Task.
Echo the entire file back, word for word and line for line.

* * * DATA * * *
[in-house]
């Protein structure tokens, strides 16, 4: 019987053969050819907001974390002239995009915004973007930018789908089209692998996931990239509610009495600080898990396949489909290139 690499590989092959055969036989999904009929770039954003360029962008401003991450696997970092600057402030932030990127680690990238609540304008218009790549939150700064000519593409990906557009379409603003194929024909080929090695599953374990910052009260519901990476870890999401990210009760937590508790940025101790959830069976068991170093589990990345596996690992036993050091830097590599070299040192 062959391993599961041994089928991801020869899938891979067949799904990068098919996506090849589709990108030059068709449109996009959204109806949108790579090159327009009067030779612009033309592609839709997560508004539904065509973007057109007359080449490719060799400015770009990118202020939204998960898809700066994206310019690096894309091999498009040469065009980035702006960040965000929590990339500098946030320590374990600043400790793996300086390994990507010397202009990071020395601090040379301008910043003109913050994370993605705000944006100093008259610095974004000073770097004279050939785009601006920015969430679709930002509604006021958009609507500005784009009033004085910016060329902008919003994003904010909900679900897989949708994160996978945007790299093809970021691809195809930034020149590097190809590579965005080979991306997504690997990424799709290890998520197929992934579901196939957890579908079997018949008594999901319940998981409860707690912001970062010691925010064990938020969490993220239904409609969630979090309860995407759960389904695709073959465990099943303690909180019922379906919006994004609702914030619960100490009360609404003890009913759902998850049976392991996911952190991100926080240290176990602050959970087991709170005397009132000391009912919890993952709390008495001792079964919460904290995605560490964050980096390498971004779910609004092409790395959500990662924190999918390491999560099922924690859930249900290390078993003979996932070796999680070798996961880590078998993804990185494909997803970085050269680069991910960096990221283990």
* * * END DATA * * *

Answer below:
[in-house]
């Protein structure tokens, strides 16, 4: 019987053969050819907001974390002239995009915004973007930018789908089209692998996931990239509610009495600080898990396949489909290139 690499590989092959055969036989999904009929770039954003360029962008401003991450696997970092600057402030932030990127680690990238609540304008218009790549939150700064000519593409990906557009379409603003194929024909080929090695599953374990910052009260519901990476870890999401990210009760937590508790940025101790959830069976068991170093589990990345596996690992036993050091830097590599070299040192 062959391993599961041994089928991801020869899938891979067949799904990068098919996506090849589709990108030059068709449109996009959204109806949108790579090159327009009067030779612009033309592609839709997560508004539904065509973007057109007359080449490719060799400015770009990118202020939204998960898809700066994206310019690096894309091999498009040469065009980035702006960040965000929590990339500098946030320590374990600043400790793996300086390994990507010397202009990071020395601090040379301008910043003109913050994370993605705000944006100093008259610095974004000073770097004279050939785009601006920015969430679709930002509604006021958009609507500005784009009033004085910016060329902008919003994003904010909900679900897989949708994160996978945007790299093809970021691809195809930034020149590097190809590579965005080979991306997504690997990424799709290890998520197929992934579901196939957890579908079997018949008594999901319940998981409860707690912001970062010691925010064990938020969490993220239904409609969630979090309860995407759960389904695709073959465990099943303690909180019922379906919006994004609702914030619960100490009360609404003890009913759902998850049976392991996911952190991100926080240290176990602050959970087991709170005397009132000391009912919890993952709390008495001792079964919460904290995605560490964050980096390498971004779910609004092409790395959500990662924190999918390491999560099922924690859930249900290390078993003979996932070796999680070798996961880590078998993804990185494909997803970085050269680069991910960096990221283990």